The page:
Who will blink first? Bad politics or good economics
Martin Wolf: Despite the depressing nature of politics the world economy is humming and may yet prove an antidote to populism
The world at the beginning of 2018 presents a contrast between its depressing politics and its improving economics. Might this divergence continue indefinitely? Or is one likely to overwhelm the other? And, if so, will bad politics spoil the economy, or a good economy heal bad politics?
As I argued last week, we can identify several threats to a co-operative global political order. The election of Donald Trump, a bellicose nationalist with limited commitment to the norms of liberal democracy, threatens to shatter the coherence of the west. Authoritarianism is resurgent and confidence in democratic institutions in decline almost everywhere. Meanwhile, managing an interdependent world demands co-operation among powerful countries, particularly the US and China. Worst of all, the risks of outright conflict between these two superpowers are real.
Yet the world economy is humming, at least by the standards of the past decade. According to consensus forecasts, optimism about prospects for this year’s growth has improved substantially for the US, euro zone, Japan and Russia. The consensus also forecasts global growth, at 3.2 per cent next year (at market prices), slightly above the rapid rate of 2017.
The economist Gavyn Davies is still more optimistic. In his view, the consensus still lags behind the exceptionally strong quarterly numbers identified in “nowcasts”. He expects further upward revisions to forecasts. He even argues that global activity is currently growing at an annualised rate of about 5 per cent (measured at purchasing power parity, which raises global growth rates by about half a percentage point above growth at market prices).
This would also be over a percentage point above trend growth. On the face of it, this rate is unsustainable. An optimistic response might be that forecasters have underestimated the trend.
More important, investment is playing a big role in generating stronger demand, especially in the euro zone. In turn, stronger demand drives higher investment. In the second half of 2017, notes Mr Davies, investment in the US, euro zone and Japan increased at quarterly annualised real rates of 8-10 per cent, far better than anything since 2010. A virtuous circle of fast growth driving faster potential growth is surely conceivable.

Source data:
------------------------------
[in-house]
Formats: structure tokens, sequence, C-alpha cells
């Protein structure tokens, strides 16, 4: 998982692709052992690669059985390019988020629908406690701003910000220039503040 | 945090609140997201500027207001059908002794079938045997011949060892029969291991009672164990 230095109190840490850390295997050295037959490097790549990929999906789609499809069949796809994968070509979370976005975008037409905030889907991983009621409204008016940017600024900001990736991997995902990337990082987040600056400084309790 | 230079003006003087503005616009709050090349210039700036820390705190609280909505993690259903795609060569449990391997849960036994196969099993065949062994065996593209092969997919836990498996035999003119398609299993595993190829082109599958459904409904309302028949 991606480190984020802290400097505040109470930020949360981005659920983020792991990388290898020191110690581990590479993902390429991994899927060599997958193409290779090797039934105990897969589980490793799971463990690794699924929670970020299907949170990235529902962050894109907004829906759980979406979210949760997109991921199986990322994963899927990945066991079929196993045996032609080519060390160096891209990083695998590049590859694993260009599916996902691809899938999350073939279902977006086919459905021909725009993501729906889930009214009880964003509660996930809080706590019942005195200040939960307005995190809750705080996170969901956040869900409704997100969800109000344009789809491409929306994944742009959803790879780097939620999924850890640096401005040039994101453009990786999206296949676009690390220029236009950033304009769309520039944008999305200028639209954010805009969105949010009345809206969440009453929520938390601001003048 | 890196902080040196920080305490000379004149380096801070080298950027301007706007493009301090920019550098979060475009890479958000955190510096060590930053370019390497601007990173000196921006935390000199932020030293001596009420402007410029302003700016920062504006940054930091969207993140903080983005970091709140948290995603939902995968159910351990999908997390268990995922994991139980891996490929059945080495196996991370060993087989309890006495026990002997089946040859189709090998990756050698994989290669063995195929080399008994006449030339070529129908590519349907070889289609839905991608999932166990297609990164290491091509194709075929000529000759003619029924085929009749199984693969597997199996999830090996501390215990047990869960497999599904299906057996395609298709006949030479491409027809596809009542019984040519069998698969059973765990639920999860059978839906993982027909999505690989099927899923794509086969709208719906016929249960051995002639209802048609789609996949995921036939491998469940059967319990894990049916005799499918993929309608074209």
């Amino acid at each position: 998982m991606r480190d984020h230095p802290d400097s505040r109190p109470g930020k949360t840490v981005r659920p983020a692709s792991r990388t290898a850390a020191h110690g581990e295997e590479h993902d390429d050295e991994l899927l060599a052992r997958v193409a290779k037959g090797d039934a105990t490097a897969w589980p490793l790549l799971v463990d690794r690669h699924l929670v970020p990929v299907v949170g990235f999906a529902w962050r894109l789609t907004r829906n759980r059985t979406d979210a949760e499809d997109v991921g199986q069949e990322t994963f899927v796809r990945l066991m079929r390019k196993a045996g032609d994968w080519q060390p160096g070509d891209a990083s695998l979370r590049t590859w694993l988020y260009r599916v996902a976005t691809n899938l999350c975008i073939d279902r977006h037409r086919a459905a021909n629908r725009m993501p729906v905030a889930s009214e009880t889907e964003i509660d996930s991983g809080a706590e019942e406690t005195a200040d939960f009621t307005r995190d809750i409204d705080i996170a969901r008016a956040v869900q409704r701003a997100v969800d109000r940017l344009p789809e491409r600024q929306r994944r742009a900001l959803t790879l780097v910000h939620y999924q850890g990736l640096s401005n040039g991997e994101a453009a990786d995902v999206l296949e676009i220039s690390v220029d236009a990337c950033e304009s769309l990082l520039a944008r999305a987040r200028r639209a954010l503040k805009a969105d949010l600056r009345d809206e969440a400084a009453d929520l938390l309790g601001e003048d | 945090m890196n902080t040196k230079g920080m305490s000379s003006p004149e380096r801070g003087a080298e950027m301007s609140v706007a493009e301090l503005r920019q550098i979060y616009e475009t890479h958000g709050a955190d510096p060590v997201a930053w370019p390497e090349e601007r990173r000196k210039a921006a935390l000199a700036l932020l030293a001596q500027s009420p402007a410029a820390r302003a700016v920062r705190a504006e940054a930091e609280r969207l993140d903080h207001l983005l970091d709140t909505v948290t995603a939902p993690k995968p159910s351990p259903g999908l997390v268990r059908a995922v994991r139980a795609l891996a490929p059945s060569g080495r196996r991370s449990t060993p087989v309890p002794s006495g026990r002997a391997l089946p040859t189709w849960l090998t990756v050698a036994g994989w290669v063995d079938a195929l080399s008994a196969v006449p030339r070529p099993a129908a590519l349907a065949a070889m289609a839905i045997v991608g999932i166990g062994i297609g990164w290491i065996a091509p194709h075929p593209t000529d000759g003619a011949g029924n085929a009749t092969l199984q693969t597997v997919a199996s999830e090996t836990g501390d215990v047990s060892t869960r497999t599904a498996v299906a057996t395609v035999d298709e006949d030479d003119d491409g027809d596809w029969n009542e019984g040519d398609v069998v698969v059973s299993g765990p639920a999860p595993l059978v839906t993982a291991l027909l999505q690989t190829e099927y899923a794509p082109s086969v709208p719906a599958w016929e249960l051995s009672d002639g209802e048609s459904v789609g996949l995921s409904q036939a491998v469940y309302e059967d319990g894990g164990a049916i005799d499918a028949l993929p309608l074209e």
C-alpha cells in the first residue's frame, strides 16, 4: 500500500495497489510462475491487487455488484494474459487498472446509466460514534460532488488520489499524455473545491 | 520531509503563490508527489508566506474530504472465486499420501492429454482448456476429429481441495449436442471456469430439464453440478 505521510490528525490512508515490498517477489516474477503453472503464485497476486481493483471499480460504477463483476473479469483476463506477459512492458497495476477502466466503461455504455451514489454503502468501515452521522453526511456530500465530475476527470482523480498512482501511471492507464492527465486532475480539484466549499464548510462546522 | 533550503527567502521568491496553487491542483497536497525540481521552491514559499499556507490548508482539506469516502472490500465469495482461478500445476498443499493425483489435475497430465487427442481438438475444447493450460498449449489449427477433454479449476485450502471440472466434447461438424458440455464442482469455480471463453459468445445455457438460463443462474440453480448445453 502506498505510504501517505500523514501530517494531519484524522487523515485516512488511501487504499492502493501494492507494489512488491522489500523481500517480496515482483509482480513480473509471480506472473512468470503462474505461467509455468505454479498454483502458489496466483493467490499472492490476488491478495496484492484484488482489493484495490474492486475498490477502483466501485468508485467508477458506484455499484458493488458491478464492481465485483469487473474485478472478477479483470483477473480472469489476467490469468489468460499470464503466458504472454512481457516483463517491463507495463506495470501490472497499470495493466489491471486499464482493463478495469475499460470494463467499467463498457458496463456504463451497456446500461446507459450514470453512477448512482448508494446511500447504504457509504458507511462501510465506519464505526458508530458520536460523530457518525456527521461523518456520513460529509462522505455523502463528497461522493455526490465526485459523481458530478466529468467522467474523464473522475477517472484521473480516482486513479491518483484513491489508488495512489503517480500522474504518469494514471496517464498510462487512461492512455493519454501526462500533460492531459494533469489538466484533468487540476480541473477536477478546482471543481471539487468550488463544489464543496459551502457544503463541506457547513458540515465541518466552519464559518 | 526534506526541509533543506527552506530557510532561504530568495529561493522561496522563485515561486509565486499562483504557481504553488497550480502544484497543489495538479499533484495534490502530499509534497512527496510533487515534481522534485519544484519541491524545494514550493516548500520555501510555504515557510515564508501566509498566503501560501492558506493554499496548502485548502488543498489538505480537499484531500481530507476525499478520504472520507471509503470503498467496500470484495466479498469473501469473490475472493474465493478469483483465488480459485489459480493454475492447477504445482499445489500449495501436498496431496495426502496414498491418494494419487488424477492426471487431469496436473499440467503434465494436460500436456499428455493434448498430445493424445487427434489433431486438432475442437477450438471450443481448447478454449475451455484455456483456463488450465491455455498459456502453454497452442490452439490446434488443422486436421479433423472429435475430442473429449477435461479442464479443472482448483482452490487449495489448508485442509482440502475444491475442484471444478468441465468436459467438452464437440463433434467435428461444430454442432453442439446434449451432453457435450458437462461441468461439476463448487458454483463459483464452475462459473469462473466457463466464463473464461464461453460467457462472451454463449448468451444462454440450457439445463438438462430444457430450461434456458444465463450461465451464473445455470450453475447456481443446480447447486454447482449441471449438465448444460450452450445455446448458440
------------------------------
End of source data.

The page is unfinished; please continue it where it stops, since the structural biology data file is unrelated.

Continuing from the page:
If this growth rate proves unsustainable, the question is whether it comes to an end smoothly or with a bump. The risks of bumps are significant, given elevated levels of debt and high asset prices, notably of US stocks. Meanwhile, happily, inflation remains subdued, and real and nominal interest rates low. For the moment, the latter conditions make debt more bearable and high asset prices more reasonable.
Disruption could easily arrive, however, perhaps from stronger inflation or doubts about the solvency of big debtors. It could also come from collapses of overvalued asset prices or turmoil in overstretched debt markets. If economies then started to slow substantially, the room for manoeuvre on monetary or fiscal policy of the high-income countries would seem small.
Nevertheless, as I argued a year ago, such big economic disruptions are rare events. Remarkably, the world economy has grown in every year since the early 1950s. Moreover, it has grown by less than 2 per cent (measured at purchasing power parity) in only five years since then: 1975, 1981, 1982, 1991 and 2009.
What has created sharp (and usually unexpected) slowdowns? The answers have been financial crises, inflation shocks and wars. War is the biggest political risk to the economy. In the early 20th century, few Europeans imagined the economic and social devastation that lay ahead. Nuclear war could be two orders of magnitude more destructive.
Wars among oil producers have also been highly disruptive: consider the two oil shocks of the 1970s. A war between Iran and Saudi Arabia might be quite devastating. Policy and so politics also play the dominant role in generating inflation and subsequent disinflation shocks. Politics also drives protectionism and irresponsible financial liberalisation. Overall, the risks of disruptive politics might be higher today than in decades.
Politics also shape the longer-term policies that determine the performance of economies. We know policies are often far from being as supportive of widely-shared and sustainable growth as they might have been. Neither the right’s idea that the only thing necessary is to slash taxes and regulations, nor the left’s view that a more interventionist state would solve everything makes sense. Reigniting dynamism is challenging.
Yet it is also possible to have a more optimistic perspective. The bad politics of today are, in significant part, the result of the bad economics of the past, especially the post-crisis malaise in high-income countries and the impact of the subsequent commodity price collapse on many emerging and developing countries.
One may hope that as the world economy recovers and optimism about the future becomes entrenched, the distemper of politics in so many countries will start to heal. This might also begin to restore confidence in political and economic elites. That might make politics less bellicose and more consensual. It might also pull debate away from the wilder shores of populism.
For some time, then, economics and politics can go their somewhat separate ways. In the longer term, however, the questions must be whether the economy fails on its own, the politics end up ruining the economy, or, best of all, the economy cures the politics. Let us hope for the last. That is worth struggling for.
– Copyright The Financial Times Limited 2018